March 1, 2016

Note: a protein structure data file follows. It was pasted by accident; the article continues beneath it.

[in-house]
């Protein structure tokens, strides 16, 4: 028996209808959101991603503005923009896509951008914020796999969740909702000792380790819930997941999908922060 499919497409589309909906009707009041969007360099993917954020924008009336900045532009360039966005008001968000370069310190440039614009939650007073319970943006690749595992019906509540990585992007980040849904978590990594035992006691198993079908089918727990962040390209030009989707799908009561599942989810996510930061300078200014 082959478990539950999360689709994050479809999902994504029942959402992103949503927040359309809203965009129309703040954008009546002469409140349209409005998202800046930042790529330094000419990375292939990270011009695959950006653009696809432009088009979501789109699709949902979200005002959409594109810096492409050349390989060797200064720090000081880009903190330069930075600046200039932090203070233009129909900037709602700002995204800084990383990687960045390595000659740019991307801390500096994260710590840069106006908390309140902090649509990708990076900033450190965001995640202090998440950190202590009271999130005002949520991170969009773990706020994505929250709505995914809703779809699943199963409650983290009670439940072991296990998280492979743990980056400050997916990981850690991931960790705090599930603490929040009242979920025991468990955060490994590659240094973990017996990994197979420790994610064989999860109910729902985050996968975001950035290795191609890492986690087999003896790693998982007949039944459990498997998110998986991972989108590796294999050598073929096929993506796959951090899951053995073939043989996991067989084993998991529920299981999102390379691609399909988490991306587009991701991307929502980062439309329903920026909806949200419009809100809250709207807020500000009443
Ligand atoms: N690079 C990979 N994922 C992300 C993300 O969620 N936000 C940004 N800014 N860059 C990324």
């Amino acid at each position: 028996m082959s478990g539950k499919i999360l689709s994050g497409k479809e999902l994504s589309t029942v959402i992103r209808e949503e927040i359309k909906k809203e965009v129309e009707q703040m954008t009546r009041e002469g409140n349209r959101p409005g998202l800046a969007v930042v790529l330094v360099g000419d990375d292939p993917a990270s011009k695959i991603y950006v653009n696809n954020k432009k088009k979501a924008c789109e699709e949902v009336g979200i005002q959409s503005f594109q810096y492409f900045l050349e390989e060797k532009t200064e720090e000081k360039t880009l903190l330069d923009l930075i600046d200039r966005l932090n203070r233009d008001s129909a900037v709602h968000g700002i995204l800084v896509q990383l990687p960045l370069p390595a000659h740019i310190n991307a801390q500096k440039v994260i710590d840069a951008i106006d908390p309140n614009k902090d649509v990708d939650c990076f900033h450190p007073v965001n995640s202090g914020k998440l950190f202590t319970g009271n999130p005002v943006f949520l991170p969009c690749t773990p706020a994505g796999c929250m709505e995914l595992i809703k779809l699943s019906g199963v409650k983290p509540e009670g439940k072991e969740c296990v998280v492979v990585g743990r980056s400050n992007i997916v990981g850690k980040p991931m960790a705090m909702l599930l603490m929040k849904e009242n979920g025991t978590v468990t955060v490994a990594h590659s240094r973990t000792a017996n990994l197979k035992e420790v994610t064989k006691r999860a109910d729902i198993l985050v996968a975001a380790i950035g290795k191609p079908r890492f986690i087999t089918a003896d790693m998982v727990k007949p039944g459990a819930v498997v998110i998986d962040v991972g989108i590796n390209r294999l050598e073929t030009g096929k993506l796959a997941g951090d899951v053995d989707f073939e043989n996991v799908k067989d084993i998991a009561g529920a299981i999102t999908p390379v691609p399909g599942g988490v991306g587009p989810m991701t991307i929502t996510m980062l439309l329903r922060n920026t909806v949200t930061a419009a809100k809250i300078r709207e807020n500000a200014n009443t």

Emerald is the valuable bright green variety of the mineral beryl. It is often found in granites and pegmatites (rocks with coarse – very coarse grains). The bright green colouring of emerald is due to the presence of chromium and vanadium. Pure beryl is colourless and can also turn blue/green or yellow/green due to the presence of iron. This colouring depends on the state of oxidation of the iron impurities.   Emerald crystals may form via hydrothermal processes where hot, hydrothermal fluids escape from magma deep in the earth’s crust and begin to cool in the fractures/cracks of previously existing bed rock. For this process to occur, the hydrothermal fluids must be rich in beryllium. The majority of emeralds mined in Columbia are formed via hydrothermal processes.   The other common way that emeralds are formed, are as pegmatite deposits. These form when molten magma rises and begins to cool. Certain minerals form faster than others as the magma cools, so the remaining solution will be rich in beryllium, concentrating the emeral